Wednesday, April 09, 2008


It’s a gorgeous morning when I walk to the drop-in centre. The streets are nearly empty, I guess because it’s still fairly early and Sunday, except for a sporty red car with Tragically Hip blaring out its open windows. Happy Hour… Happy Hour… Happy Hour is here…


The police come. Apparently they show up once in a while looking for someone. One officer comes in the front door and the other goes round through the back. I wonder if there will be a violent take-down, if guns will be pulled. They meet near the washrooms, and one officer goes into the men’s while the other goes back around the computers. I remember that a man I hadn’t seen before went into the bathroom, quite a while ago now, but he must have come out without me noticing. I only noticed him because earlier I found him and the woman he came in with a bit scary, especially when the woman rebuked him: if you do that they’ll be even more suspicious. Don’t do that! After a minute, the bathroom officer comes out and stands sentry next to it.

Sister Christine speaks to the policeman and the word indisposed, carefully enunciated, floats over to my ears. Guess that guy hadn’t come out after all. After a while, the man comes out of the bathroom, and the cops escort him calmly and uneventfully from the building.


Someone donated five boxes of candy canes, and Sister Christine asks me to put a couple out for people to help themselves to. Immediately, a man comes to the counter. He doesn’t look very old, maybe 35ish, and his blue toque matches his round blue eyes. He has reddish gold curls sticking out from underneath his toque, and stubble the same colour covers his jowls. “Are these for just anyone?” He is incredulous.


“Oh great.” He speaks slowly. “I’m going to take some for my room at the shelter, for when I can’t smoke, it will really help.”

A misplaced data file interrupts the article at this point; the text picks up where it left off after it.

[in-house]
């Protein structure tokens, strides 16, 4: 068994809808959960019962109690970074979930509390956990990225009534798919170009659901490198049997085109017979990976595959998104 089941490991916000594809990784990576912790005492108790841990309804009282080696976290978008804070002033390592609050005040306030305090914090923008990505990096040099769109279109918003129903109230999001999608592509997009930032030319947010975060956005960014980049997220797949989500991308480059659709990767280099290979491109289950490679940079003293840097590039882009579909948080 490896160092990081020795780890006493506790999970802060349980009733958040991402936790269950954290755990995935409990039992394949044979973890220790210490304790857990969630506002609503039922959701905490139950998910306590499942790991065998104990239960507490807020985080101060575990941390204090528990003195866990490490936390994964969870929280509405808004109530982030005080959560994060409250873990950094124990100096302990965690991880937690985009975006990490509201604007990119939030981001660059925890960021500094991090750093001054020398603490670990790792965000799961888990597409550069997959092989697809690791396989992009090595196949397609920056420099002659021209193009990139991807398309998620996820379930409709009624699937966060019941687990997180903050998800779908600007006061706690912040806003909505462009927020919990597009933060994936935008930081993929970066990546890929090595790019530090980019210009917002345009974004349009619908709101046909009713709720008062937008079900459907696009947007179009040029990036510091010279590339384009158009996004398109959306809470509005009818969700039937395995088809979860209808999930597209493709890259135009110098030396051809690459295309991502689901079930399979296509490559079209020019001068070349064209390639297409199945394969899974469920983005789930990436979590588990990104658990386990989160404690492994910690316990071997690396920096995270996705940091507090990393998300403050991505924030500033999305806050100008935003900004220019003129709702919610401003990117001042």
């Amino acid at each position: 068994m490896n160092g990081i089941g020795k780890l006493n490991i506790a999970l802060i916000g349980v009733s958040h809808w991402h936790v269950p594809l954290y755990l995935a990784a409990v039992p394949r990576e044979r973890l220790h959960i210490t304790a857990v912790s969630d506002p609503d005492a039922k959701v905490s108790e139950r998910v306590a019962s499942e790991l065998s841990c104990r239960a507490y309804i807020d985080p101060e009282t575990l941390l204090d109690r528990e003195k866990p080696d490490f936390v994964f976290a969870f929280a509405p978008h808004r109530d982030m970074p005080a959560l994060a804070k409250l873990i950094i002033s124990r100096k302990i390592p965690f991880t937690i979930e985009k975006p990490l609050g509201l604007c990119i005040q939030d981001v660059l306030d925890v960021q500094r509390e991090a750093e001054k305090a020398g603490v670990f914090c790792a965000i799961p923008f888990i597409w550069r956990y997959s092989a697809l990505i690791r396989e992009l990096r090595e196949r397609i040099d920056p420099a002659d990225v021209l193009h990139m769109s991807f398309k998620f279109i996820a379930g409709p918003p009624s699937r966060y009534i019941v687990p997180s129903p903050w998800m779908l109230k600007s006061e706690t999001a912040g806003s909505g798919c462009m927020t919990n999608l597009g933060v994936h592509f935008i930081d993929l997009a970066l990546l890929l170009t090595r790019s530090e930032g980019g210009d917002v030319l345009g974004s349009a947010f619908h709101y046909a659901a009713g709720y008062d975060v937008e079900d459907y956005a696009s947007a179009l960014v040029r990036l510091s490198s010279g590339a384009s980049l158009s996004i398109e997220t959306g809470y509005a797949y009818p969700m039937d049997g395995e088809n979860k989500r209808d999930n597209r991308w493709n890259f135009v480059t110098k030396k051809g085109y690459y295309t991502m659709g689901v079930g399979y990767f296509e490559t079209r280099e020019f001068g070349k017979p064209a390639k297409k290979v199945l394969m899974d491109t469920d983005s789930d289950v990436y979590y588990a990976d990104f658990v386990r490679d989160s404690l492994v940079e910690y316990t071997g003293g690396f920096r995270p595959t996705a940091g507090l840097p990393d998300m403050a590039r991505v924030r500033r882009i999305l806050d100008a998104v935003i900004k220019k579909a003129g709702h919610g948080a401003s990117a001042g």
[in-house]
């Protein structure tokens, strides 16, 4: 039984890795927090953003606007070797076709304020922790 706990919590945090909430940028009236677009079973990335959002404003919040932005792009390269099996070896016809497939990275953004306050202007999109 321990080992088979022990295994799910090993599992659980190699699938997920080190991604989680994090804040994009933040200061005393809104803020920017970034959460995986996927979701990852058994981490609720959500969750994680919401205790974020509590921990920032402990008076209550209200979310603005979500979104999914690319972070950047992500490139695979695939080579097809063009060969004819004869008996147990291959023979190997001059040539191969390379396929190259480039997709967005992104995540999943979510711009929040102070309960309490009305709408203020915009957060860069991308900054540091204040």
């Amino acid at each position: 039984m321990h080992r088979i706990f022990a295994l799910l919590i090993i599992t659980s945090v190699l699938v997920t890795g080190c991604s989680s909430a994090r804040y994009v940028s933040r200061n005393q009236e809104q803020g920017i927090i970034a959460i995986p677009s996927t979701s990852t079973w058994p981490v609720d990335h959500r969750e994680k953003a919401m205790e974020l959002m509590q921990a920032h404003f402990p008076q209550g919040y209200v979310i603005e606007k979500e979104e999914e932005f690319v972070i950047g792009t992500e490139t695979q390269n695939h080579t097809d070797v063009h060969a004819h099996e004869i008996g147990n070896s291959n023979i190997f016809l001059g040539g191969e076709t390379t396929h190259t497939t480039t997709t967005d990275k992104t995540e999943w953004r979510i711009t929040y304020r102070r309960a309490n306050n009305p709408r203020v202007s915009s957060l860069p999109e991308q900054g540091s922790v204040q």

“Oh, good idea.” I’ve smoked before. I know how much nic fits suck.

“I’m James,” he says, holding out his hand. I notice he has a silver ring on one of his fingers, and his hands are nice, big-knuckled yet smooth and hairless.

I shake his hand, “I’m Kate.”


Later, people line up for lunch before it’s ready. I start to go down the line, finding out who’s paying or using an account. It doesn’t really matter if people have money or not, but we like to have some idea of how many meals we serve. And some people like to pay for their meals.

I can’t remember the name of a man who got a coffee from me a little earlier, but I know he has a card. He’s wearing black skinny jeans and a short black blazer that ends at his waist, nipped in. His long brown hair is in a pony tail, and I tried not to notice the tremor in his hands. But it was obvious. As I reflected on the possible causes of his tremor, I noticed my own hand shaking. I worry it’s carpal tunnel, but I remember the days when it was really bad hangover.

“I’m sorry, I’ve forgotten your name.” The long-haired man in black reminds me, and as I search for his card, he asks me how long it took me to grow out my hair. I find this a strange question and figure I must have misheard, but no. He asks again, and I heard right. It takes me a long time to think back. I cut it to shoulder-length right before Swee’pea was born, so it’s been about two years. It’s suddenly crazy long now.